Friday, June 29, 2012

Colorado Rockies light up San Diego Padres in 10-2 victory - Denver Post

The Rockies' Wilin Rosario scores as Padres catcher John Baker waits for the throw during the third inning Friday at Coors Field. (Jack Dempsey, The Associated Press)

They came for the fireworks, but a paid crowd of 42,785 at Coors Field got to see the Rockies stage one of their best shows of the season Friday night.

Behind a vintage start by veteran Jeff Francis and a potent offense, the Rockies routed the Padres 10-2. It was the Rockies' second straight victory, the first time they have accomplished that since June 3-4 when they beat the Dodgers and then the Diamondbacks.

"Tonight was an example of who we are and what we are capable of when we get a start like we got tonight from Jeff Francis," manager Jim Tracy said.

Turning point. Combining power, speed, hustle and sloppy Padres defense, the Rockies scored four runs in the sixth inning against former Rockies

all-star Jason Marquis.

Carlos Gonzales drove in Dexter Fowler with a triple, then dusted himself off and walked home after second baseman Logan Forsythe sailed a throw into the seats down the third base line.

Michael Cuddyer broke out of his June swoon with a hustle double and scored on Tyler Colvin's triple to right. Colvin scored when San Diego shortstop Everth Cabrera muffed Chris Nelson's chopper.

On the mound. Francis conjured up visions of the 2007 season when he helped lead the Rockies to the World Series. The smooth left-hander worked six scoreless inning, allowing just three hits. Deftly mixing his fastball with off-speed pitches, he kept the Padres off balance, inducing weak flyballs and easy groundouts.

"I have been commanding both my curveball and changeup, throwing both for strikes," Francis said. "And I have also been able to throw my curveball out of the zone when I need to."

Francis threw 82 pitches, exceeding the 75-pitch limit that is a built-in component of the Rockies' newfangled pitching rotation.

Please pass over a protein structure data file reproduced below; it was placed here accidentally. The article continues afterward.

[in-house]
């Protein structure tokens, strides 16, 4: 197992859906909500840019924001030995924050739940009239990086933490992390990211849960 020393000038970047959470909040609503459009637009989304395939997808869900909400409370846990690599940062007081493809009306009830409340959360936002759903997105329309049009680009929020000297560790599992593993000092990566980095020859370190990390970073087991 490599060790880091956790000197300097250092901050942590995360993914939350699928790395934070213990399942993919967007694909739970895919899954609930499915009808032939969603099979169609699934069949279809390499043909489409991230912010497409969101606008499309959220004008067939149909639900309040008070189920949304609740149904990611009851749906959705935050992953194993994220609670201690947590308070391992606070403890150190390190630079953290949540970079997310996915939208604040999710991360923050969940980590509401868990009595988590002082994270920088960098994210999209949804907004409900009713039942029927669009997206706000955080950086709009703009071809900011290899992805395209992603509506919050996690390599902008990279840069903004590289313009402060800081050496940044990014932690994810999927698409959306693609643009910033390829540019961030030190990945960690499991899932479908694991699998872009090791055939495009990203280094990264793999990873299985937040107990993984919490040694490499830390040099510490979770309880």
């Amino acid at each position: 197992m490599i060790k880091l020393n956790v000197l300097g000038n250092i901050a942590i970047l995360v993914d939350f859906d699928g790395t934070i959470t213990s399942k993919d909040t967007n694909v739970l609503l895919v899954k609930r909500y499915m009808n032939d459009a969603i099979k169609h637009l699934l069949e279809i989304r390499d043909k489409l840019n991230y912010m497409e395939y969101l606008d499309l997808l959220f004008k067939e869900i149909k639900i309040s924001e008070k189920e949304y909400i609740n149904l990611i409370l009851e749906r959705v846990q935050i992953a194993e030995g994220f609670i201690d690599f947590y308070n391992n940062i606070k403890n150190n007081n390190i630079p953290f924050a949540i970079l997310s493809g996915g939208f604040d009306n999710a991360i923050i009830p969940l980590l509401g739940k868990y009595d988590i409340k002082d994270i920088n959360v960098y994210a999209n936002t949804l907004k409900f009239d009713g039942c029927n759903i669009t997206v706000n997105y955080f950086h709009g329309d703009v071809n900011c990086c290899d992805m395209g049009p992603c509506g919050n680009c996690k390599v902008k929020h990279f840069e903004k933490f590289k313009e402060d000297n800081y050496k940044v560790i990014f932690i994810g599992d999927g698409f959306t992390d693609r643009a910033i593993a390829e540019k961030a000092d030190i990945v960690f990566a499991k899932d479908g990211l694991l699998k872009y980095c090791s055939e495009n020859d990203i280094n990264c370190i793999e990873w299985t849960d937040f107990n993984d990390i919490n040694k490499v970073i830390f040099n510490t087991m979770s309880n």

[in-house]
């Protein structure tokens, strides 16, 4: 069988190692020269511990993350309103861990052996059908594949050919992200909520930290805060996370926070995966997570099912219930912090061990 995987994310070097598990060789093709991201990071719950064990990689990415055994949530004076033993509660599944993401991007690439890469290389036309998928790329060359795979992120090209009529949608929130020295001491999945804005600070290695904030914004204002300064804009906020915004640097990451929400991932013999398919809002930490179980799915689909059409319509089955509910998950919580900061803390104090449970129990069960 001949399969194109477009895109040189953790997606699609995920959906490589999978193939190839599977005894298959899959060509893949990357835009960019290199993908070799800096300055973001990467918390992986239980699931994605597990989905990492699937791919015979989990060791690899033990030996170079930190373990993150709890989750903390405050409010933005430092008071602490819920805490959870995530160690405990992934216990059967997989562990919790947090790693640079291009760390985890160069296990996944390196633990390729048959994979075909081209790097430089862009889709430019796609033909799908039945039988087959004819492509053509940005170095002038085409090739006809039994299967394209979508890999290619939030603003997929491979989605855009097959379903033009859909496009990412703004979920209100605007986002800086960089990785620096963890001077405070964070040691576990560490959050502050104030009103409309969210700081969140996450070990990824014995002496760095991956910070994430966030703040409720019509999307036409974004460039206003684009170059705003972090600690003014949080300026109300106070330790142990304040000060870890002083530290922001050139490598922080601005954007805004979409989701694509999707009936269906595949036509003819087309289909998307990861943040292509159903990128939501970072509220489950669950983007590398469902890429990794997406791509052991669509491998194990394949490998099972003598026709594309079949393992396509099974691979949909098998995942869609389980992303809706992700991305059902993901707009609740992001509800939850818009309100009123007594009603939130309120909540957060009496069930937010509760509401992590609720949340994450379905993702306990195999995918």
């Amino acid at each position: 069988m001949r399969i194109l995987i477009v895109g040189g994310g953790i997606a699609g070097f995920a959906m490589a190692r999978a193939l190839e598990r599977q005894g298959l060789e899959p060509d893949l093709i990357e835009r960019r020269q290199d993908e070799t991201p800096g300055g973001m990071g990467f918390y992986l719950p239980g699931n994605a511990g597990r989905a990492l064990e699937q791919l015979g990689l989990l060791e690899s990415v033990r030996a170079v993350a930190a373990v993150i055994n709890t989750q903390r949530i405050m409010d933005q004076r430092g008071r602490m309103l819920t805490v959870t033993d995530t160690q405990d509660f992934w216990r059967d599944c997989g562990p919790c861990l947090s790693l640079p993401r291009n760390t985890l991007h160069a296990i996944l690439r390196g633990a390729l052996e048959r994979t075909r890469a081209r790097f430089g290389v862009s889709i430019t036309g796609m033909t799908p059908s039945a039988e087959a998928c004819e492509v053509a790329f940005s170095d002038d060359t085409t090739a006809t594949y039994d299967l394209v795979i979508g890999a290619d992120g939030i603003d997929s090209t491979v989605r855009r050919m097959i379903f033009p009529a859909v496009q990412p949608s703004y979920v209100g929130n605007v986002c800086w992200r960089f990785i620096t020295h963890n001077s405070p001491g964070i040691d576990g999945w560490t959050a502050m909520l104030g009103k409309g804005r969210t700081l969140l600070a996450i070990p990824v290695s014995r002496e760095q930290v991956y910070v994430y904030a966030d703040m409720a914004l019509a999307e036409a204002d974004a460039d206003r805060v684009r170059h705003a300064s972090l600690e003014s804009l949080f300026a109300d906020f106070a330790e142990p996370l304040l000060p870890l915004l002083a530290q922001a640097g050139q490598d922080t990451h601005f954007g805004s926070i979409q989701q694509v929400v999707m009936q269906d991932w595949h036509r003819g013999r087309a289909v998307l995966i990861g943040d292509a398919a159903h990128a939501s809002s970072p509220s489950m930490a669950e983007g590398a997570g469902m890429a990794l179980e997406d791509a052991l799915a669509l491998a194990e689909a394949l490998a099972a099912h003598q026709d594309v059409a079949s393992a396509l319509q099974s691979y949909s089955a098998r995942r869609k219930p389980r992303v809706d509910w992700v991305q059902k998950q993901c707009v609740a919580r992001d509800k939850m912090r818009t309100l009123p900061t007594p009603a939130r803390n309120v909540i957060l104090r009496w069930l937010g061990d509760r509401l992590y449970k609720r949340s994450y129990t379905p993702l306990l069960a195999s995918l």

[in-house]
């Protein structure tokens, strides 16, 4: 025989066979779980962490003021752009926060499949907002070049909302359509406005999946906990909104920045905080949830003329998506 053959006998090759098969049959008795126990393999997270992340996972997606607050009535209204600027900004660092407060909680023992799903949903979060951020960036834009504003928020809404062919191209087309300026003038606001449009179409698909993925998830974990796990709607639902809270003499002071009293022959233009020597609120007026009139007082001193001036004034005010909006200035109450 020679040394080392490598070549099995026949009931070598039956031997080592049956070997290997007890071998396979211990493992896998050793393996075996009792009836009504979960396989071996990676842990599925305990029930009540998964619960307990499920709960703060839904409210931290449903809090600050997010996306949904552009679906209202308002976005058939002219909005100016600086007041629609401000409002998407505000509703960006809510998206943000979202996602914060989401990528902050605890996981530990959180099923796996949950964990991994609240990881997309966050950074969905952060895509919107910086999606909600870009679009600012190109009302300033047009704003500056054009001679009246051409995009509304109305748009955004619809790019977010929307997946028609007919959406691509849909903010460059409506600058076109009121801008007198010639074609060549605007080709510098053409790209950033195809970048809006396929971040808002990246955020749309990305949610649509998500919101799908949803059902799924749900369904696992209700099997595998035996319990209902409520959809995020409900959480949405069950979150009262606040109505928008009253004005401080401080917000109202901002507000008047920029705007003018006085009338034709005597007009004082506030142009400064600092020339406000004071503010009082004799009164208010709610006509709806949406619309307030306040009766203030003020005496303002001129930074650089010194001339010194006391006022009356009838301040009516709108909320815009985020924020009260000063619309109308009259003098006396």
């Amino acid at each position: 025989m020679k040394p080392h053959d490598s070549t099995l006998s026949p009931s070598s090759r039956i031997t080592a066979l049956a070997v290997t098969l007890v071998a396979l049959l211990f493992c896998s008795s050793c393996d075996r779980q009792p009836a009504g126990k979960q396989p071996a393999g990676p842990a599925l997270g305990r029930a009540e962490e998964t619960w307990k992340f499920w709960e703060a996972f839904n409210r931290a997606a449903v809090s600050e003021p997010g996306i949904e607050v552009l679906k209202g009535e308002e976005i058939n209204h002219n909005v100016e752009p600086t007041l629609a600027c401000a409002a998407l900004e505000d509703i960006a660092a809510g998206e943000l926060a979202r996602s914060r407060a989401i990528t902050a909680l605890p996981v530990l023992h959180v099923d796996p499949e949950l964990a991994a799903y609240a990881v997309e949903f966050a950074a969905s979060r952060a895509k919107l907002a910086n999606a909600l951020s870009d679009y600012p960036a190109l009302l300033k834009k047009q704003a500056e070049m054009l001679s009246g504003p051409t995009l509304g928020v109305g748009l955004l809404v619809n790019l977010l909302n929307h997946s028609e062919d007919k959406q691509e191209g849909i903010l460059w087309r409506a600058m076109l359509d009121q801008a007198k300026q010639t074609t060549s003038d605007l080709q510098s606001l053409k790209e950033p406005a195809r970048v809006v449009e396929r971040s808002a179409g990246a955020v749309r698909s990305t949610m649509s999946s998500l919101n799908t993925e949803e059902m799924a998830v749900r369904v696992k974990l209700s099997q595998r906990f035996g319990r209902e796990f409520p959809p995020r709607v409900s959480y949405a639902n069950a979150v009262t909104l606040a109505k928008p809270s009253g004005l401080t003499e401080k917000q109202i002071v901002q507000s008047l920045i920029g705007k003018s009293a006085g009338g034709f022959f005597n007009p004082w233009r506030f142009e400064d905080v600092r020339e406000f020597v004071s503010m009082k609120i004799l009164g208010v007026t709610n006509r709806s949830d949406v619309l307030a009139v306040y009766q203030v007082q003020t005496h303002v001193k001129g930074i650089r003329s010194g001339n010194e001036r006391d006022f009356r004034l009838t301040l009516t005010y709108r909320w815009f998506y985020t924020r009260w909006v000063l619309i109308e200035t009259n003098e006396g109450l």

It was Francis' second consecutive strong start. He allowed two runs on five hits and struck out five over five innings against the Nationals on Monday. He

Rockies starting pitcher Jeff Francis delivers against the Padres on Friday at Coors Field. Francis did not allow a run in six innings. (Jack Dempsey, The Associated Press)

said, however, that he's content with his place in a system that has him pitching every fourth day.

Right-hander Tyler Chatwood, called up Friday, was not ready for his big-league close up. Carlos Quentin greeted him with a solo homer in the seventh. Chatwood got in a mess of trouble in the eighth, giving up a run and leaving two men on with no outs before he got the hook.

Tracy had hoped Chatwood would finish the game, but Chatwood wasn't up to the task.

Rex Brothers cleaned up the mess in dominating fashion, striking out Chase Headley and Quentin and getting Yonder Alonso to line out to right. Brothers pumped his fist as he came off the mound.

Tracy called Brother's strikeout of Headly on a 3-2 count, "the pitch of the game."

"The job of the bullpen is to come in late in the game and lock things down," Brothers said. "So my mind set was to stop things in their tracks, right now."

At the plate. Cuddyer, who entered the night hitting .207 in June, slugged a two-run homer in the eighth, extending the Rockies' lead to 8-2.

Wilin Rosario provided a fireworks preview in the eighth, jacking a two-run shot deep into the left-field bleachers. It was the catcher's 12th home run of the season, best among all big-league rookies. He also leads all MLB rookies with 34 RBIs.

Marco Scutaro, who beat the Nationals with a walkoff single in the 11th inning on Thursday night, continues to crank out hits and runs. Scutaro doubled and scored in the first, then singled home Rosario in the third, giving the Rockies a 2-0 lead. Scutaro, hitting 7-for-15 on the current homestand, lifted his average to .287.

What it means. We know the Rockies can hit, but when they pitch well, it's a big deal. Francis struck out just one batter, but he also walked just one. In the span of five days he's proving that a smart, cool-headed pitcher can succeed at Coors Field.

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